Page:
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Facebook Officially Replaces Adobe Flash With HTML5 For Videos

     
10:09 pm on Dec 20, 2015 (gmt 0)

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http://arc.applause.com/2015/12/18/facebook-html5-adobe-flash/ [arc.applause.com]

Facebook Officially Replaces Adobe Flash With HTML5 For Videos

Facebook has officially moved away from Adobe’s Flash to HTML5 for videos on its platform. Facebook is now using HTML5 instead of Flash for video in the News Feed, on Pages and the Facebook embedded video player.
12:59 pm on Dec 21, 2015 (gmt 0)

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That's one of the world's highest traffic sites making that move. It'll still use Flash for gaming, but everything else is HTML5.
More detail here on Facebook's site. [code.facebook.com...]
3:47 pm on Dec 21, 2015 (gmt 0)

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The beginning of the end.

Wonder when all the pr0n sites will make this move? :)
12:38 am on Dec 22, 2015 (gmt 0)

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Good on them. My clients don’t do video - shaky, unevenly-lit footage just doesn’t cut it these days. However, having taken a month out of ‘paying’ work to get a fuller understanding of what CSS3 and HTML5 can do, it's a revelation. In another life, I used Quark Xpress for a living, and a couple of other tools - Photoshop and Illustrator, which I still use - for the bits it couldn’t handle, and the level of control over final output was pretty well 100%. Ever since I’ve missed that precision (the days of tables were the worst), but it’s pretty well back now, and better still as we can dynamically adapt to different canvas sizes. Flexbox is really useful and consigns the most horrible hacks to the bin. Tfft. Shame about all the so-called ‘sharing’ leeches who are trying to monopolise the web atm - after all it’s just a communication channel like talking or writing, so why should anyone own it? Now we have better tools to get past their overpriced tat.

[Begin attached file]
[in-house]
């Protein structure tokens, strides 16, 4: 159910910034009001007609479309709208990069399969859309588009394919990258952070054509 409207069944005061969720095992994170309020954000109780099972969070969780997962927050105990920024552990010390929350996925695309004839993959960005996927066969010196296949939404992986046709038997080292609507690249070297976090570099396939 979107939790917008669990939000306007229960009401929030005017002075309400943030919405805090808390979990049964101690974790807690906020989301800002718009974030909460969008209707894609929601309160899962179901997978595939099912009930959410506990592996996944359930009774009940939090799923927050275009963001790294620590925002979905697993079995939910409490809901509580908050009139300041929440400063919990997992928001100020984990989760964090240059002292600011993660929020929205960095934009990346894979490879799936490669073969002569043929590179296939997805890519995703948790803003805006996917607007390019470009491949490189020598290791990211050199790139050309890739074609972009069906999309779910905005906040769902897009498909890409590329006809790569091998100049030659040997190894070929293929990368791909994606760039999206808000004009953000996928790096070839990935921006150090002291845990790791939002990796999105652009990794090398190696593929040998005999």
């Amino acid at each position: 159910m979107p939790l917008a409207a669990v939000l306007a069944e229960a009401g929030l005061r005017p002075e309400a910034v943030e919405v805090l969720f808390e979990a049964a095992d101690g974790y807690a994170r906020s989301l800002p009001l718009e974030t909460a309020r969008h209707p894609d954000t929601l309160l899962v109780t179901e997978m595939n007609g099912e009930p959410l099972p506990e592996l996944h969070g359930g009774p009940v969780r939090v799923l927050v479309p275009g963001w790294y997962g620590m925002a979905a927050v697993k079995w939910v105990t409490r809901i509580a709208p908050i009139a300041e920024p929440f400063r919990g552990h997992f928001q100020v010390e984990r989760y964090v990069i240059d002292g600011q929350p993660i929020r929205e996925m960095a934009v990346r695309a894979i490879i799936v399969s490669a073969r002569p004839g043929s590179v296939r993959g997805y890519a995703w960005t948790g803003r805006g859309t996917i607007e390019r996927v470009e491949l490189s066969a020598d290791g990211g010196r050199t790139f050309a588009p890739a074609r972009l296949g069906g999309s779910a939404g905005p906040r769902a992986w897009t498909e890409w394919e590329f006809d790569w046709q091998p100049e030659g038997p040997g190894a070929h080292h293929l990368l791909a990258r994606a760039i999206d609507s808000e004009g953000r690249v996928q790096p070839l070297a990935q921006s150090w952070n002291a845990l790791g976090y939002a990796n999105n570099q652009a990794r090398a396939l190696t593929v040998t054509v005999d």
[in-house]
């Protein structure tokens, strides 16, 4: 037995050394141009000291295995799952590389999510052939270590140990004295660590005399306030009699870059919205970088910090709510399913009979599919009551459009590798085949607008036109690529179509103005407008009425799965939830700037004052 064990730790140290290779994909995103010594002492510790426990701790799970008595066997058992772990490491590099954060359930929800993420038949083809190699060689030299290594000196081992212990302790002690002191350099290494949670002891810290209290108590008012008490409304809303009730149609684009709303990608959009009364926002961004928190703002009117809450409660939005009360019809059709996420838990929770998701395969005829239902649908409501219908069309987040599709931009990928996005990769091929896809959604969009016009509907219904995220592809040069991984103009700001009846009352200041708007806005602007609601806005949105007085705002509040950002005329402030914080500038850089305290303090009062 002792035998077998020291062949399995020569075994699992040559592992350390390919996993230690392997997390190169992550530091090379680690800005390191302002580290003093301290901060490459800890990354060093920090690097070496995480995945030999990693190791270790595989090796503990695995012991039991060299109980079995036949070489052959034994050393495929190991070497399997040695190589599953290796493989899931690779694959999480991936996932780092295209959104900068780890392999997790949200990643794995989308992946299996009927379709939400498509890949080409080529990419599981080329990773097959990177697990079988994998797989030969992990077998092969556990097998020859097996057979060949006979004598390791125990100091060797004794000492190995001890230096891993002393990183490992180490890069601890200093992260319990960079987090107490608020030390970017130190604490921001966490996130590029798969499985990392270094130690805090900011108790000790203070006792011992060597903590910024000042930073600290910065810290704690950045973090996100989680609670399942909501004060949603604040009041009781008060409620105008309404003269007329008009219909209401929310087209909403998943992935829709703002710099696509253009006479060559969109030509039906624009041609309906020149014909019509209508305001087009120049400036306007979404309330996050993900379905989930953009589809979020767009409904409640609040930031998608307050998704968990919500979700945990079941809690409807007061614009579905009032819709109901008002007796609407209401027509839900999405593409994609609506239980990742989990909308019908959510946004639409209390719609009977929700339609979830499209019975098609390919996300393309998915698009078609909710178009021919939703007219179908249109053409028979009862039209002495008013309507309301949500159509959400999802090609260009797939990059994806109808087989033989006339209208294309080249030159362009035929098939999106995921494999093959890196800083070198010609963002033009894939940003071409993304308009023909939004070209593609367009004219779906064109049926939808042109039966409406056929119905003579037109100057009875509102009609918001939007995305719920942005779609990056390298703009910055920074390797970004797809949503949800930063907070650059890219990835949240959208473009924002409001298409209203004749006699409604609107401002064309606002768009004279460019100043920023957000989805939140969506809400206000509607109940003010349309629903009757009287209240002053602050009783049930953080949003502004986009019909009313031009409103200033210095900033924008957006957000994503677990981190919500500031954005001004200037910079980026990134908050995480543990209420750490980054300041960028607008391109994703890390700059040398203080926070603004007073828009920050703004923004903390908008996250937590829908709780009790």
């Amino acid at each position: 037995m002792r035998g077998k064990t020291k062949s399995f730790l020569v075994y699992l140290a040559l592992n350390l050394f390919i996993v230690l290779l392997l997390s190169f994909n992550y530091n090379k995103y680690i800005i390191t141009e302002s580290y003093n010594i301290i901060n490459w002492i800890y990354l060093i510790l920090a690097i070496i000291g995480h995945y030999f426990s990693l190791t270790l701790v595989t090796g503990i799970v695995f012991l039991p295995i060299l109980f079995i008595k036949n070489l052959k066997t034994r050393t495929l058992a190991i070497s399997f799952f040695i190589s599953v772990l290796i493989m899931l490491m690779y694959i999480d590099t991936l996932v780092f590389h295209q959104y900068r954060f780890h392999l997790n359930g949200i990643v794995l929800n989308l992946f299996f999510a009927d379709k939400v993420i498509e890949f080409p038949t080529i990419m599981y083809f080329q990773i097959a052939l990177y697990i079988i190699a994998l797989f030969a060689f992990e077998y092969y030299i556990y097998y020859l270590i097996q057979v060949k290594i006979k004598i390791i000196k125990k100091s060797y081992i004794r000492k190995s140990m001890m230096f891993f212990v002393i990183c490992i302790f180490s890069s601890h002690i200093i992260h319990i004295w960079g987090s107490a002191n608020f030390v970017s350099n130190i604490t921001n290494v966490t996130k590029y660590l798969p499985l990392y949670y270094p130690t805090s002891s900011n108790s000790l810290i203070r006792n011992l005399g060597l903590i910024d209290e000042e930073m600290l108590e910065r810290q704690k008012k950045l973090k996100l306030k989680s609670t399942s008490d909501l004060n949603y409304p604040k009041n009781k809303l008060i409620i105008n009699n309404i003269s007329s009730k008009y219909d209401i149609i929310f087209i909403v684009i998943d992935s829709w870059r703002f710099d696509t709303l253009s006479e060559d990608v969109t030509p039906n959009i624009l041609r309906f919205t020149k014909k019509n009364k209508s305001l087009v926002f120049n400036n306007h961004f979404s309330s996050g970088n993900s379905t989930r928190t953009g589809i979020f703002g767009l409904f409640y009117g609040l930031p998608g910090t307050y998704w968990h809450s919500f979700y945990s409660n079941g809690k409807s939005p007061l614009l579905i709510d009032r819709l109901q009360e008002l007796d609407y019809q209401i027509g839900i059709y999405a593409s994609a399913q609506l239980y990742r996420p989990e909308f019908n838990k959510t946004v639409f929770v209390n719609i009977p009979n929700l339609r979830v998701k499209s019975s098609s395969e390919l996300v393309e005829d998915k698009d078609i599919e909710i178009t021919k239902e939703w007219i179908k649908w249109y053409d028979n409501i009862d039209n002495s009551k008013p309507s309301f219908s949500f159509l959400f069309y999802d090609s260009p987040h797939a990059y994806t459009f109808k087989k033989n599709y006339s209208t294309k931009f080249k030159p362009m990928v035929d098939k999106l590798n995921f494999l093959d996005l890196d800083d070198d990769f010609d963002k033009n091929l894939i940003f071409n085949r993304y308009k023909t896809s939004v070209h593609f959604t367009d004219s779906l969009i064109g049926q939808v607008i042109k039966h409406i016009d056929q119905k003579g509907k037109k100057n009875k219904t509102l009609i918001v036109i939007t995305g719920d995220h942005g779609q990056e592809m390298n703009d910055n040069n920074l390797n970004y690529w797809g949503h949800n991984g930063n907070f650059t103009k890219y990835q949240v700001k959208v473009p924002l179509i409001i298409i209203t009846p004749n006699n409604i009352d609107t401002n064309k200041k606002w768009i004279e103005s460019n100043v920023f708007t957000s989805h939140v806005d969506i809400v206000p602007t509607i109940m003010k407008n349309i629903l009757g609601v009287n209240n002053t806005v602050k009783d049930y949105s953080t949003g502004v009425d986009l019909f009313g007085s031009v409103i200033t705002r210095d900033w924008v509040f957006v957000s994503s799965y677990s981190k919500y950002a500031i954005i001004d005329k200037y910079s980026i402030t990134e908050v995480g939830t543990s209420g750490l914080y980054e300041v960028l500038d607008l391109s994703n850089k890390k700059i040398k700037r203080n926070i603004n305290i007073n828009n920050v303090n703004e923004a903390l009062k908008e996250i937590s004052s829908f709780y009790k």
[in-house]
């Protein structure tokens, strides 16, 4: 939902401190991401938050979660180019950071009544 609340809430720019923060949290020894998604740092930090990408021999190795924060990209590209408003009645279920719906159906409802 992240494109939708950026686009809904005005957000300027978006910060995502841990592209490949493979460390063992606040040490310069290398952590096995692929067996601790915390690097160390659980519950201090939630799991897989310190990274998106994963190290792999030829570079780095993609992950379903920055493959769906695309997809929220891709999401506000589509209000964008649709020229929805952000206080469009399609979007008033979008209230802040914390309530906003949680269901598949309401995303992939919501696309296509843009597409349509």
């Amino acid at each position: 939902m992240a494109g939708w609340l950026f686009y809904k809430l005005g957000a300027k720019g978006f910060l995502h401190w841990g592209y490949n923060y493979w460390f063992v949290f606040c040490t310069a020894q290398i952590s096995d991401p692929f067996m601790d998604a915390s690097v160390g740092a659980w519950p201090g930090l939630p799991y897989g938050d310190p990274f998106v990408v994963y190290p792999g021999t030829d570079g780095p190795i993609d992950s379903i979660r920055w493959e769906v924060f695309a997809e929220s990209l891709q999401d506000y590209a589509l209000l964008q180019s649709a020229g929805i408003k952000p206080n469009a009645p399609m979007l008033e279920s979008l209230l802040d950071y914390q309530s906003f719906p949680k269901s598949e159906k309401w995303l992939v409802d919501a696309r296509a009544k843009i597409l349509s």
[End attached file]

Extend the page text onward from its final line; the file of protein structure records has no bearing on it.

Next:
1:11 am on Dec 22, 2015 (gmt 0)

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All things change with time. Some changes are better than others. :)

Flash will be around a little longer, but Facebook is a big shift toward its demise.
5:04 pm on Dec 22, 2015 (gmt 0)

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>>The beginning of the end.

I would have said the beginning of the end was in 2008 when Apple said "No" to Flash on the iPhone. But perhaps you're right. Perhaps that was the "end of the beginning" as Churchill said of El Alamein.... That was probably the highwater mark for Flash penetration.
[webmasterworld.com...]

In 2012, Android pulled Flash from the Android store
[webmasterworld.com...]

2014 - Google warns mobile users before sending them to sites with Flash
[webmasterworld.com...]

July, 2015 - Firefox blocks Flash by default
[webmasterworld.com...]

July 2015 - Chrome too
[dailymail.co.uk...]

November, 2015 - Adobe renamed Flash Professional in recognition of the fact that fewer and fewer people were using it for Flash animation (1/3 of all animations were in HTML5; no count of the number of people who just left and used another solution - in other words, 1/3 of what number?)

And now Facebook.... the beginning of the end (in Churchill's world, that would be D-Day, which might be about right).
4:43 pm on Dec 23, 2015 (gmt 0)

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Flash had a good run and it served it's purpose. It didn't age so well with daily security updates/vulnerabilities but it carried the web to HTML5.

Not a fan of HTML5 videos on Facecrook, they make clicking to pause the video open it on a modal, wildly obnoxious though at least now when you come across something useful you don't need a browser extension to save the source video and on top of that have it in some wonky Adobe format. I'll take two out of three.

John
9:41 pm on Jan 6, 2016 (gmt 0)

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I can't say I'll miss the constant stream of updates, warnings and failures Flash is responsible for on my computer. It was time.
3:15 pm on Jan 7, 2016 (gmt 0)

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It's still going to be around for a while, JS Harris, but the sooner it's dropped the better. Flash is one of those annoying things that causes crashes, and importantly, doesn't help with security issues.

At least if FB is not using it that's one fewer place to cause user problems.